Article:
1
$\begingroup$

I'm researching behavior of a certain group of people through a survey. I have access to the entire population which is 8000 and plan to email a survey, and collected data through Qualtrics, an online survey website. Is there a downside to surveying the entire population or should I do formal calculations given a 95% confidence interval and an anticipated response rate of say 20%, which will require me to send out the survey to about 2000. But, as all the data is electronic and therefore all the statistics will be done by a compute, isn't it ideal to survey the entire population?

$\endgroup$
4
  • 7
    $\begingroup$ Technically it's not called a "survey" at that point, it's a "census". $\endgroup$ – Daniel R. Collins Sep 22 '16 at 2:40
  • $\begingroup$ Call it what you want; does the name actually invalidate my question? $\endgroup$ – Ivan Velev Sep 22 '16 at 3:08
  • 1
    $\begingroup$ Is there any way you can make them all answer the questions? Because if not, you will still only sample the part of the population which is willing to cooperate. $\endgroup$ – skymningen Sep 22 '16 at 8:20
  • 1
    $\begingroup$ It kind of matters what you call it, a survey is something specific and many of the assumptions behind survey methods do not hold anymore (actually they start being problematic earlier, for example if you sample, say, half of the population). It's not necessarily bad but you need to adjust your computations accordingly. I won't be able to provide much details but it might be worth asking about this on the stats SE website. Also, is this “entire population” the only thing you are interested in or can you think of a theoretical population that's larger (e.g. future members of the group, etc.)? $\endgroup$ – Relaxed Sep 22 '16 at 8:20
6
$\begingroup$

Usually the size of the survey is governed by a cost-benefit analysis. With interviews, for example, the cost scales linearly with the number of participants, so you want to survey only as many as needed to get the confidence you want. With an online survey, your marginal cost may be zero or close to it, so if the additional information is of use, go for it. Of course, only a (possibly nonrepresentative) fraction of the population will respond.

$\endgroup$
2
$\begingroup$

If the cost and time are not problems for your study, use all of the population.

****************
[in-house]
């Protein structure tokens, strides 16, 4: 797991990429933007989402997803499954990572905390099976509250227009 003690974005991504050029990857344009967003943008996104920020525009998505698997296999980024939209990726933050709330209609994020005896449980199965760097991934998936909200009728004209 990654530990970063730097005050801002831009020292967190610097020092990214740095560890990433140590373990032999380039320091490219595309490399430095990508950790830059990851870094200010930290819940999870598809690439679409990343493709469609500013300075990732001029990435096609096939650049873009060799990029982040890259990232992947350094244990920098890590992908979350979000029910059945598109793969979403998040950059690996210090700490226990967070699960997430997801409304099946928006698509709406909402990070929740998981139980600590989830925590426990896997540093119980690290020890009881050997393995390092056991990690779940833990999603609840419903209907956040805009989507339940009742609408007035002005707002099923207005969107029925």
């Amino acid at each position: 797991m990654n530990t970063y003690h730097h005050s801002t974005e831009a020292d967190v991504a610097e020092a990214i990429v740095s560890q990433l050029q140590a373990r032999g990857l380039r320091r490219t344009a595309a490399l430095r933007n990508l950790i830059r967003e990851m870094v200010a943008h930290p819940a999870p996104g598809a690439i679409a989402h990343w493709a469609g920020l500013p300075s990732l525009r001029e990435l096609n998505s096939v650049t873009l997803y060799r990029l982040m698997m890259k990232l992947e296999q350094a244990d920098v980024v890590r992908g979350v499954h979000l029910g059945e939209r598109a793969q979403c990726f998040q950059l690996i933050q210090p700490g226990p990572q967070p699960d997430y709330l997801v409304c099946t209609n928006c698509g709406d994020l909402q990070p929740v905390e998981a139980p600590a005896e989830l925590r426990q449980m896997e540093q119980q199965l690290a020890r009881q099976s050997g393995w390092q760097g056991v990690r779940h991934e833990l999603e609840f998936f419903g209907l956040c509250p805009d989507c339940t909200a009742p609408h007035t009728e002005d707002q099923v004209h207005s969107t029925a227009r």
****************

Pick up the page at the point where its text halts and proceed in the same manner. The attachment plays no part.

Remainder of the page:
Based on the complete population, you have less error than the sampling based ones.

Also, you can compute your error (technically your standard error) and report the confidence interval based on the population.

For further details you can see the following textbooks, Cochran book, sampling wiley.

$\endgroup$
2
$\begingroup$

If you cannot count or measure the whole population, be certain that you take a random sample. And, if your sample size, n, is greater than or equal to 10% of the population, use a finite population adjustment of the standard deviation of the mean (the standard error). That is multiply it by

sqrt{(N-n)/(N-1},

where the size of your entire population is N.

As pointed out by Brick, you will get some non-responses in either case.

In either case your population is not what you seek, but rather the population of ,,, which responded. That will have to be made clear in your report. And, if you attempt to get samples from the entire population, you do not need to make a finite correction because the non-responders constitute another population.

$\endgroup$
1
  • $\begingroup$ Valuable point about the responding subpopulation not necessarily representing the whole. $\endgroup$ – Aaron Brick Sep 22 '16 at 20:18
1
$\begingroup$

If Qualtrics will charge you the same amount to send out 2,000 or 8,000 surveys, you may as well send it to everyone. But be aware that if you have data for the whole population, it will change the interpretation of statistical test results somewhat. With full-population data you are no longer generalizing results to the population from a sample but instead describing that population precisely. This may or may not matter for your purposes in this case, but is worth being aware of.

Also, as a general piece of advice, terminology matters in technical fields like statistics. Using the wrong term doesn't necessarily invalidate a question but can make it much harder to understand, let alone answer in a way that is helpful to you. Corrections and requests for clarification shouldn't prompt a harsh response.

$\endgroup$
1
$\begingroup$

If you can survey the entire population, you should do it. If you have data from everyone in the population, statistics will become much and much simpler. There is no such thing as confidence interval. You will just need to compute the population mean, population variance etc.

However, you'll most likely get missing data (not everybody will respond to you).

$\endgroup$

Your Answer

By clicking “Post Your Answer”, you agree to our terms of service, privacy policy and cookie policy